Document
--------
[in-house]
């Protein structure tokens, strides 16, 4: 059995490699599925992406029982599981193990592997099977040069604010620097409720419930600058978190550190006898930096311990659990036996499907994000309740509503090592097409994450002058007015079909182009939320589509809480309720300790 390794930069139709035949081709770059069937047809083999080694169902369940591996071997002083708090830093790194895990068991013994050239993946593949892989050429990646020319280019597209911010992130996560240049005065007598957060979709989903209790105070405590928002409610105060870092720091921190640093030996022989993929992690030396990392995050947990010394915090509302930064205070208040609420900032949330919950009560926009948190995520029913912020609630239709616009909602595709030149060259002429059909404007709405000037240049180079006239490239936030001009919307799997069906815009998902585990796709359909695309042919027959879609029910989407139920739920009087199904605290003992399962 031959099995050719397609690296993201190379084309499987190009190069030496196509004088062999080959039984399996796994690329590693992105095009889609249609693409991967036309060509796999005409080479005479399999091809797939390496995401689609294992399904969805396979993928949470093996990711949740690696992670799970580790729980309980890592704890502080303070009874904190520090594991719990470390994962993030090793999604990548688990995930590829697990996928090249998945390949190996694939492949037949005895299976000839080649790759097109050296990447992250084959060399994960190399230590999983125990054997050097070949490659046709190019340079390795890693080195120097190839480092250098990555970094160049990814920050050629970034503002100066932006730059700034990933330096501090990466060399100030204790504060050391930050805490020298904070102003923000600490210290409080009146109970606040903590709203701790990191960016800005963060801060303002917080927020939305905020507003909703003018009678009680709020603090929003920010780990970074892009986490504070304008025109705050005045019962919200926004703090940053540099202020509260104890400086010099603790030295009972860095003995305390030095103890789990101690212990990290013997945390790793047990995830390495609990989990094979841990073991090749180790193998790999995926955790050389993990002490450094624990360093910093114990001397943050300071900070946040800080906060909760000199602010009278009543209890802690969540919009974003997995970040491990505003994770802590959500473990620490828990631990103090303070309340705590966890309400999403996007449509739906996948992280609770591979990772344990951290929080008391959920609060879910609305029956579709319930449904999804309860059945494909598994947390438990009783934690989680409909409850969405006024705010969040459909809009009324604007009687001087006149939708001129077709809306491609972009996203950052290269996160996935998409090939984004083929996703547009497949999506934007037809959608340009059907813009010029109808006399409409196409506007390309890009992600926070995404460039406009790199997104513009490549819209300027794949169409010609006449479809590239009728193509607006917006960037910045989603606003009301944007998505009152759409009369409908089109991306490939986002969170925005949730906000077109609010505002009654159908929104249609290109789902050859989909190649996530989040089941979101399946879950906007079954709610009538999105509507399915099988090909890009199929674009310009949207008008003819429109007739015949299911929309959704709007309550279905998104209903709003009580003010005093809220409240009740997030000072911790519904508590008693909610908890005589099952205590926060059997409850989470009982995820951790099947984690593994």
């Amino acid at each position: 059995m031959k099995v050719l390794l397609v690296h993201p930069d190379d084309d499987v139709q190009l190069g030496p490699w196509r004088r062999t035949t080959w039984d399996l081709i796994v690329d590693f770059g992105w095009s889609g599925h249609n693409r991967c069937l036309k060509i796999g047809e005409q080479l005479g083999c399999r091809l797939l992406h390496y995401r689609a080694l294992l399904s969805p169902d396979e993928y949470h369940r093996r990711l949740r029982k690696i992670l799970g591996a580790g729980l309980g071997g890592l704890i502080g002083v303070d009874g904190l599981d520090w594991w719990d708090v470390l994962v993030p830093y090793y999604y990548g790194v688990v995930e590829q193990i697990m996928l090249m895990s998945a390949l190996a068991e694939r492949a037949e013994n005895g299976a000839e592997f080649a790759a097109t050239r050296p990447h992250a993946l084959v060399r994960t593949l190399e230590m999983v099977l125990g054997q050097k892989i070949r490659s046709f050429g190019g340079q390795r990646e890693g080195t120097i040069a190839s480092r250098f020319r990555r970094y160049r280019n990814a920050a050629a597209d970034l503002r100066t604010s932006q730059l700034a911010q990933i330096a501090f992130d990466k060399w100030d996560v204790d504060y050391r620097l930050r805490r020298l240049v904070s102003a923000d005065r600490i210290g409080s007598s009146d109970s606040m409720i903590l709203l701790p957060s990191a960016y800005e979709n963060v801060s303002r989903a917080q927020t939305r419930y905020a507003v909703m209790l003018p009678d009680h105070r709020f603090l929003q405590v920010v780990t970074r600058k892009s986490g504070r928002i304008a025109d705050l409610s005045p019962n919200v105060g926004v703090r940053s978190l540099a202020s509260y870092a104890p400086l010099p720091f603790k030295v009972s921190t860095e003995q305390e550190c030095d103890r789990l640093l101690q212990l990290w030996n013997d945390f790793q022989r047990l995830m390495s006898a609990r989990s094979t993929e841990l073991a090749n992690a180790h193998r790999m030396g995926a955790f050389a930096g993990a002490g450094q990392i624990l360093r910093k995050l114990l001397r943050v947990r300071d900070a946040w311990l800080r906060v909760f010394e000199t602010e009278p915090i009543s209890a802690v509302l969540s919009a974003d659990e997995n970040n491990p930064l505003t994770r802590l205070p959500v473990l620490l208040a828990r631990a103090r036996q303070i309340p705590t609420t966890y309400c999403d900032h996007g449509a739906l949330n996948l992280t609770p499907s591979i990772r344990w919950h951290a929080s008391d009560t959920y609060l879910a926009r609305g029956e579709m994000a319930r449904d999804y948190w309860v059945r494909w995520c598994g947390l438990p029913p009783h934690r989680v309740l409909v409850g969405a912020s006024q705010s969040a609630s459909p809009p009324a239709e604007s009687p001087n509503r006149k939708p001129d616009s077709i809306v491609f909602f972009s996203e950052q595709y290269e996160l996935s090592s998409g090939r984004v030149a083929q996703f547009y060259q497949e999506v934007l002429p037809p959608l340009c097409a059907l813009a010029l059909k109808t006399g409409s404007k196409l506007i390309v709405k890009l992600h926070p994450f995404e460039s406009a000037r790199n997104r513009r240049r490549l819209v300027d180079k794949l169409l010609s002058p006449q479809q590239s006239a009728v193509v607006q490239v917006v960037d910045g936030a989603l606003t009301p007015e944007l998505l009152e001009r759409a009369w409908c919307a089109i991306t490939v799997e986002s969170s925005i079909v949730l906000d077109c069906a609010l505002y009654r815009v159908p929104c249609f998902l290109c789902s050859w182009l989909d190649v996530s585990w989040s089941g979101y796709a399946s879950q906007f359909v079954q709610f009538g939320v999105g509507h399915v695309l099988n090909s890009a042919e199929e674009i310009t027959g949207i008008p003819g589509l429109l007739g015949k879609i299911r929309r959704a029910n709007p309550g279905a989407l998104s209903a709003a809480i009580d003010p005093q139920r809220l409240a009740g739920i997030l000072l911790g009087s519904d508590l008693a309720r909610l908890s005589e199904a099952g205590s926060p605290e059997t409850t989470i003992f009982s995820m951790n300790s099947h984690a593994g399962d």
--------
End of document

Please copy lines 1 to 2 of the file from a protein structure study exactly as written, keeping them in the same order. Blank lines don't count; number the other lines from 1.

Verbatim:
[in-house]
């Protein structure tokens, strides 16, 4: 059995490699599925992406029982599981193990592997099977040069604010620097409720419930600058978190550190006898930096311990659990036996499907994000309740509503090592097409994450002058007015079909182009939320589509809480309720300790 390794930069139709035949081709770059069937047809083999080694169902369940591996071997002083708090830093790194895990068991013994050239993946593949892989050429990646020319280019597209911010992130996560240049005065007598957060979709989903209790105070405590928002409610105060870092720091921190640093030996022989993929992690030396990392995050947990010394915090509302930064205070208040609420900032949330919950009560926009948190995520029913912020609630239709616009909602595709030149060259002429059909404007709405000037240049180079006239490239936030001009919307799997069906815009998902585990796709359909695309042919027959879609029910989407139920739920009087199904605290003992399962 031959099995050719397609690296993201190379084309499987190009190069030496196509004088062999080959039984399996796994690329590693992105095009889609249609693409991967036309060509796999005409080479005479399999091809797939390496995401689609294992399904969805396979993928949470093996990711949740690696992670799970580790729980309980890592704890502080303070009874904190520090594991719990470390994962993030090793999604990548688990995930590829697990996928090249998945390949190996694939492949037949005895299976000839080649790759097109050296990447992250084959060399994960190399230590999983125990054997050097070949490659046709190019340079390795890693080195120097190839480092250098990555970094160049990814920050050629970034503002100066932006730059700034990933330096501090990466060399100030204790504060050391930050805490020298904070102003923000600490210290409080009146109970606040903590709203701790990191960016800005963060801060303002917080927020939305905020507003909703003018009678009680709020603090929003920010780990970074892009986490504070304008025109705050005045019962919200926004703090940053540099202020509260104890400086010099603790030295009972860095003995305390030095103890789990101690212990990290013997945390790793047990995830390495609990989990094979841990073991090749180790193998790999995926955790050389993990002490450094624990360093910093114990001397943050300071900070946040800080906060909760000199602010009278009543209890802690969540919009974003997995970040491990505003994770802590959500473990620490828990631990103090303070309340705590966890309400999403996007449509739906996948992280609770591979990772344990951290929080008391959920609060879910609305029956579709319930449904999804309860059945494909598994947390438990009783934690989680409909409850969405006024705010969040459909809009009324604007009687001087006149939708001129077709809306491609972009996203950052290269996160996935998409090939984004083929996703547009497949999506934007037809959608340009059907813009010029109808006399409409196409506007390309890009992600926070995404460039406009790199997104513009490549819209300027794949169409010609006449479809590239009728193509607006917006960037910045989603606003009301944007998505009152759409009369409908089109991306490939986002969170925005949730906000077109609010505002009654159908929104249609290109789902050859989909190649996530989040089941979101399946879950906007079954709610009538999105509507399915099988090909890009199929674009310009949207008008003819429109007739015949299911929309959704709007309550279905998104209903709003009580003010005093809220409240009740997030000072911790519904508590008693909610908890005589099952205590926060059997409850989470009982995820951790099947984690593994």